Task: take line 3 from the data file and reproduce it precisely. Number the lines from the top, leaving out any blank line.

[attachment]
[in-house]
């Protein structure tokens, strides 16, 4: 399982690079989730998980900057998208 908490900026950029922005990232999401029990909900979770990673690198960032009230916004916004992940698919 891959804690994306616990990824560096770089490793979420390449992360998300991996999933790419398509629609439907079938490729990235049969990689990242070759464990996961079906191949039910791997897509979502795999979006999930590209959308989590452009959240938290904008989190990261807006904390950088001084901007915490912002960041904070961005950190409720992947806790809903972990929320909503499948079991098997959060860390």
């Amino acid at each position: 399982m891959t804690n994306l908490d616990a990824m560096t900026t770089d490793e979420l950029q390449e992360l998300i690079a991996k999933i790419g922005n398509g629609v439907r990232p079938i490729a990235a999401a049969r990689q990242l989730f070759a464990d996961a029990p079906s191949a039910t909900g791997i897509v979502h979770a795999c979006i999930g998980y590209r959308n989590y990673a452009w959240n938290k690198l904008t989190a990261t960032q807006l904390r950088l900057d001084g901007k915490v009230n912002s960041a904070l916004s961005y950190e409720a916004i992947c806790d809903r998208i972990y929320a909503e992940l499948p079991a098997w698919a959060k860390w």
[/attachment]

């Amino acid at each position: 399982m891959t804690n994306l908490d616990a990824m560096t900026t770089d490793e979420l950029q390449e992360l998300i690079a991996k999933i790419g922005n398509g629609v439907r990232p079938i490729a990235a999401a049969r990689q990242l989730f070759a464990d996961a029990p079906s191949a039910t909900g791997i897509v979502h979770a795999c979006i999930g998980y590209r959308n989590y990673a452009w959240n938290k690198l904008t989190a990261t960032q807006l904390r950088l900057d001084g901007k915490v009230n912002s960041a904070l916004s961005y950190e409720a916004i992947c806790d809903r998208i972990y929320a909503e992940l499948p079991a098997w698919a959060k860390w």